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Previously healthy people generally recover 1 or 2 weeks after the onset of the flu symptoms by following symptomatic treatment, that is, treatment based on alleviating their symptoms, hydration, controlling the fever and rest.
Those with a greater risk of developing flu-related complications also have an increased risk of being admitted to hospital. This is mainly because they suffer more severe flu symptoms and can develop complications such as bronchitis, pneumonia, respiratory failure and exacerbations of any underlying diseases such as diabetes, asthma and cardiovascular and/or lung conditions and, therefore, they require medical monitoring.
Some patients may develop a severe episode of flu and must be admitted to an ICU for optimal management and monitoring of the infection.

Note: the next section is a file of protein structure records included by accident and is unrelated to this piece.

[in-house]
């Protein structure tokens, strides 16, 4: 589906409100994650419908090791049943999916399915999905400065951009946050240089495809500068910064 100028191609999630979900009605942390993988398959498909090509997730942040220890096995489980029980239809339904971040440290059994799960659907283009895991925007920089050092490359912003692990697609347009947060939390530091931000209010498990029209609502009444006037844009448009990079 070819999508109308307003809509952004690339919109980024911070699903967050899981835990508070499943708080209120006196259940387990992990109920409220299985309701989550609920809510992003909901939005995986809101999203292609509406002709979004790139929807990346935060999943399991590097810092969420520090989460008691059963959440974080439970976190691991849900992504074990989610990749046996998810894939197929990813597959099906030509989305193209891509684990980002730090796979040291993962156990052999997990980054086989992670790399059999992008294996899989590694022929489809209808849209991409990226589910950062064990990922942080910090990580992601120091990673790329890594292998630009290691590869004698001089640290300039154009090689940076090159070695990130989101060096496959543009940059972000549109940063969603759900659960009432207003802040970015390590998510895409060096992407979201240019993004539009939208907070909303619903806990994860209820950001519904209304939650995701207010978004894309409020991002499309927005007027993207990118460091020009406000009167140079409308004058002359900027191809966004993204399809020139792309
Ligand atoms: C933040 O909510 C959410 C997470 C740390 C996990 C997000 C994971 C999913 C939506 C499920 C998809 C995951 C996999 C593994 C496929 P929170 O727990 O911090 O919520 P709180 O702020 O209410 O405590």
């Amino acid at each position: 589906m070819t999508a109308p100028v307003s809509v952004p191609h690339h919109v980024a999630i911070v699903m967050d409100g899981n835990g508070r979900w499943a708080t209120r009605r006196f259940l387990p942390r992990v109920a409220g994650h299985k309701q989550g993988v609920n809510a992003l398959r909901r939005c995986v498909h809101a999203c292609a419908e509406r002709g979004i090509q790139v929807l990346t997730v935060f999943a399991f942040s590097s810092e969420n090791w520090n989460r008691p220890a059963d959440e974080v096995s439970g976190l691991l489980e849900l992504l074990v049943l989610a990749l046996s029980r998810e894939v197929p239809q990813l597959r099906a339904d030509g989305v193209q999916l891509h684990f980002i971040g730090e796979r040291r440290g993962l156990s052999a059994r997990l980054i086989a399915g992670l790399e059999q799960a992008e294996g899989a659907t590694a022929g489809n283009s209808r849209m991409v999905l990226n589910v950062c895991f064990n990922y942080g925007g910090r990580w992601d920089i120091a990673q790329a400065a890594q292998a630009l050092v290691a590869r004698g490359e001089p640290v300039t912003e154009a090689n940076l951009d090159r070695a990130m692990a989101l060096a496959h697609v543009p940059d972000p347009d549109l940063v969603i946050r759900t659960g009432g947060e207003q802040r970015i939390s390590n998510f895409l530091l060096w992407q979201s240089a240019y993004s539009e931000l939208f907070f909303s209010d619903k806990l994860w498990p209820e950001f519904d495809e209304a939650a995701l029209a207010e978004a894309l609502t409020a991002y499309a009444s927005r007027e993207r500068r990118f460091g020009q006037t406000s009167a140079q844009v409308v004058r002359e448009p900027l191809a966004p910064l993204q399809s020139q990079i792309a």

Complications of Flu
Influenza or flu infections can produce a range of respiratory complications as well as others that affect other organs. These complications include otitis, conjunctivitis, sinusitis, bronchitis and pneumonia. Patients may also develop complications affecting the central nervous system or complications such as congestive heart failure, myocarditis and pericarditis.
Clinical evolution of patients admitted to hospital for flu or influenza
Adherence to medication. To ensure the best possible clinical progression, both hospitalised and home patients must adhere to their antiviral treatments closely. It is very important for patients to get in touch with healthcare personnel if the symptoms do not improve within 72 hours after starting antiviral therapy.
Rest and stay well hydrated.
Do not miss your healthcare appointment. Flu patients should still visit their doctor to confirm their complete recovery.
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Substantiated information by:
Anna LlupiàSpecialist in Preventive Medicine and Epidemiology
Antoni TrillaSenior Consultant Head of the Department of Preventive Medicine and Epidemiology
Catia Cillóniz Campos
Published: 10 March 2020
Updated: 10 March 2020
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